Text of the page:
As a deacon, we bridge the gap between the sanctuary and the nave, between heaven and earth. We should be attentive to the People of God who are fearfully striving toward heaven. We need to reach down with the strong arm of God and lift up those humble souls so that they might recognize the many favors he has bestowed upon them. These favors are not incidental but come out of a promise of mercy. A promise made by the Lord to his servant Israel.
As the evening shadows fall, we come quietly before the Lord and pray the Nunc Dimittis. We recognize our role as servants and the work we have done throughout the day to bring to fulfillment the many promises God has made to his people. We bear witness to the light of Christ in our own lives and the glory his light can bring to all peoples.
While these four parts of the Liturgy of the Hours are truly extraordinary, this by no means is to say that the rest of the hours can be dismissed. The beauty of the psalms and canticles found within the bindings of this little book is that they are truly inexhaustible.
Anyone who has spent time with them knows that some days they seem to echo the very deepest feelings of the heart. Other days, they may feel more like a chore. Yet, we do not pray them for ourselves alone or for our own sanctification. This is the liturgy of the Church. It is prayed by millions of faithful laity and clergy around the world. Through our incorporation into the Body of Christ as deacon, we have an obligation to pray the hours for the Church. In our striving for greatness, for sanctity, let us take up the ribbons of the breviary with the knowledge the path before us has been well established. We must truly make the ordinary ordinary.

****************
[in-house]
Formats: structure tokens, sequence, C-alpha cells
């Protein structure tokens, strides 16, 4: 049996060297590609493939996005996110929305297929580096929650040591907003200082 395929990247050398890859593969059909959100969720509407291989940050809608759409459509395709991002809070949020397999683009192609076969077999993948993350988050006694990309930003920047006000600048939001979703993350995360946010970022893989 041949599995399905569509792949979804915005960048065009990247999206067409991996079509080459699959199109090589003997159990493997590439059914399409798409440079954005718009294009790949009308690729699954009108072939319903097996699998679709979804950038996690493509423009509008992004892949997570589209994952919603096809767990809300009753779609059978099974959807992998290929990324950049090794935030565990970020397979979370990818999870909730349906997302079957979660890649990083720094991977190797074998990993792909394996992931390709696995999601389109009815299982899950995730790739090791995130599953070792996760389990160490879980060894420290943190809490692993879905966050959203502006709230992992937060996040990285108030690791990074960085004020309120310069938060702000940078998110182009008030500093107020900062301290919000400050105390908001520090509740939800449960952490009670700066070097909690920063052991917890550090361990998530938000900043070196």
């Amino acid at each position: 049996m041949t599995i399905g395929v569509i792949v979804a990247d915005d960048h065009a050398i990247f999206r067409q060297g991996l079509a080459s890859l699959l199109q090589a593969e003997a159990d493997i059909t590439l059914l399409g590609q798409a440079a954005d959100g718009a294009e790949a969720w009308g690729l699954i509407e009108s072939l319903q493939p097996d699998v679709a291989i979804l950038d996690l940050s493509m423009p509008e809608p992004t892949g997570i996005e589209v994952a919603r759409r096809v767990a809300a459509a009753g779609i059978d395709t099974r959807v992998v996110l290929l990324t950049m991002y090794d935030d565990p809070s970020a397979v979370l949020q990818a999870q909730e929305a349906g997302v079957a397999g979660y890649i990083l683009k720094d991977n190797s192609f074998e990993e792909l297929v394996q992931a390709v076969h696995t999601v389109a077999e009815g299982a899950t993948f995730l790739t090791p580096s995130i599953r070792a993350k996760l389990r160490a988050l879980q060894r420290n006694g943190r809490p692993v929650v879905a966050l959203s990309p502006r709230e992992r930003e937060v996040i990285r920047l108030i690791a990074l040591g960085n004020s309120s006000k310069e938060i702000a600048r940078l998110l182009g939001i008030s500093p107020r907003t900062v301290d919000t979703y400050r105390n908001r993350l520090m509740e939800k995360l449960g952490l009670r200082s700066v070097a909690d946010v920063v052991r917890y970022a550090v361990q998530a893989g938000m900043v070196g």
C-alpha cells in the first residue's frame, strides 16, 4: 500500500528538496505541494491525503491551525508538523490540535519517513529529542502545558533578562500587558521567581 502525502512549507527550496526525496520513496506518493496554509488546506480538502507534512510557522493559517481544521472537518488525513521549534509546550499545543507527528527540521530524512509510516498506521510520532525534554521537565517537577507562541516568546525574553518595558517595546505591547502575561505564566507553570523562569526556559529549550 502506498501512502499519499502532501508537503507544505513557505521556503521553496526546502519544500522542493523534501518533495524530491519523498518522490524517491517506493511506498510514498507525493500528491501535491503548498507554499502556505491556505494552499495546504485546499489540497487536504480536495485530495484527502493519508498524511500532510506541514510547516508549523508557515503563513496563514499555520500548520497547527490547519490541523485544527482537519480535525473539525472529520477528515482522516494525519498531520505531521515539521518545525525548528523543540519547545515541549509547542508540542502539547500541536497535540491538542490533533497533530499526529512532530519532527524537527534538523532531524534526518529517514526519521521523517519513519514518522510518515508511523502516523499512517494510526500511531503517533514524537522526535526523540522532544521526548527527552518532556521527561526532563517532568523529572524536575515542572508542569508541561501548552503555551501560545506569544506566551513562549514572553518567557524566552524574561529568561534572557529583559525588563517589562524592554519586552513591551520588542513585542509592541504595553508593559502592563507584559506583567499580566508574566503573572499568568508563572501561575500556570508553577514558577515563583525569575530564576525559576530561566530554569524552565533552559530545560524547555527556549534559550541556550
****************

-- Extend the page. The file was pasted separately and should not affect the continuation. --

DEACON KEVIN PLANKINTON, husband and father of three children, was ordained in August 2020 in the Diocese of Joliet.
Enriching Our Relationship with God
At his general audience on Nov. 16, 2011, Pope Benedict XVI offered a catechesis on the psalms. He explained that the psalm invites us to “look to Christ to understand the meaning of true regality which is to be lived as service and the giving of self, following a path of obedience and love ‘to the end.’ Praying [Psalm 110], we, therefore, ask the Lord to enable us to proceed along this same journey, following Christ, the Messiah, willing to ascend with him on the hill of the cross to accompany him in glory, and to look to him seated at the right hand of the Father, the victorious king and merciful priest who gives forgiveness and salvation to all mankind.”
The pope renewed his call for “everyone to pray the psalms, to become accustomed to using the Liturgy of the Hours, lauds, vespers and compline.” He added, “Our relationship with God can only be enriched by our journeying towards him day after day.”